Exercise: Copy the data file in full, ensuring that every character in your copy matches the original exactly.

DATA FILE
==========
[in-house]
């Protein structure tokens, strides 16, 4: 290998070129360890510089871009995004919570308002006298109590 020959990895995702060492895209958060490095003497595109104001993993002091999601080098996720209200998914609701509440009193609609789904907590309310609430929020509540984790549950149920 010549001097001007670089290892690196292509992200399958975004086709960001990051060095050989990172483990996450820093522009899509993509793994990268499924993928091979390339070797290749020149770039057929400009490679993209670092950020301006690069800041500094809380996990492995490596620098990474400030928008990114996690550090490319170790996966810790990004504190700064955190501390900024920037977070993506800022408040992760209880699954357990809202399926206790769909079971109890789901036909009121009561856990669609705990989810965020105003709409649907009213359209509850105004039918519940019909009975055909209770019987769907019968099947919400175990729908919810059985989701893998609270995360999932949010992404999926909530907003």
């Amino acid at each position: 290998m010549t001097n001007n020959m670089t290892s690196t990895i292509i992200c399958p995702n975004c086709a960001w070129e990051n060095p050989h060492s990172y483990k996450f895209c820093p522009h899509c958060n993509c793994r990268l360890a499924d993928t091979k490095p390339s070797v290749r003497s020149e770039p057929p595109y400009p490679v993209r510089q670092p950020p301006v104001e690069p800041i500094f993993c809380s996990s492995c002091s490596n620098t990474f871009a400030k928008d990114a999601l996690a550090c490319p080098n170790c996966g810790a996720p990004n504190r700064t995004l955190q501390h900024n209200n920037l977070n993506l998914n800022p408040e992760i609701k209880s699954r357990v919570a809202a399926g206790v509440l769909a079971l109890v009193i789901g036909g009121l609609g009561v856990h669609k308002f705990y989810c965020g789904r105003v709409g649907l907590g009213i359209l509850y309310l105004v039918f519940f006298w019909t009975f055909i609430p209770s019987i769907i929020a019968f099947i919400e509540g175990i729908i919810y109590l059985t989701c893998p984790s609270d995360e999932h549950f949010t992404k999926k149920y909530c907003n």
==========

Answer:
[in-house]
């Protein structure tokens, strides 16, 4: 290998070129360890510089871009995004919570308002006298109590 020959990895995702060492895209958060490095003497595109104001993993002091999601080098996720209200998914609701509440009193609609789904907590309310609430929020509540984790549950149920 010549001097001007670089290892690196292509992200399958975004086709960001990051060095050989990172483990996450820093522009899509993509793994990268499924993928091979390339070797290749020149770039057929400009490679993209670092950020301006690069800041500094809380996990492995490596620098990474400030928008990114996690550090490319170790996966810790990004504190700064955190501390900024920037977070993506800022408040992760209880699954357990809202399926206790769909079971109890789901036909009121009561856990669609705990989810965020105003709409649907009213359209509850105004039918519940019909009975055909209770019987769907019968099947919400175990729908919810059985989701893998609270995360999932949010992404999926909530907003």
């Amino acid at each position: 290998m010549t001097n001007n020959m670089t290892s690196t990895i292509i992200c399958p995702n975004c086709a960001w070129e990051n060095p050989h060492s990172y483990k996450f895209c820093p522009h899509c958060n993509c793994r990268l360890a499924d993928t091979k490095p390339s070797v290749r003497s020149e770039p057929p595109y400009p490679v993209r510089q670092p950020p301006v104001e690069p800041i500094f993993c809380s996990s492995c002091s490596n620098t990474f871009a400030k928008d990114a999601l996690a550090c490319p080098n170790c996966g810790a996720p990004n504190r700064t995004l955190q501390h900024n209200n920037l977070n993506l998914n800022p408040e992760i609701k209880s699954r357990v919570a809202a399926g206790v509440l769909a079971l109890v009193i789901g036909g009121l609609g009561v856990h669609k308002f705990y989810c965020g789904r105003v709409g649907l907590g009213i359209l509850y309310l105004v039918f519940f006298w019909t009975f055909i609430p209770s019987i769907i929020a019968f099947i919400e509540g175990i729908i919810y109590l059985t989701c893998p984790s609270d995360e999932h549950f949010t992404k999926k149920y909530c907003n």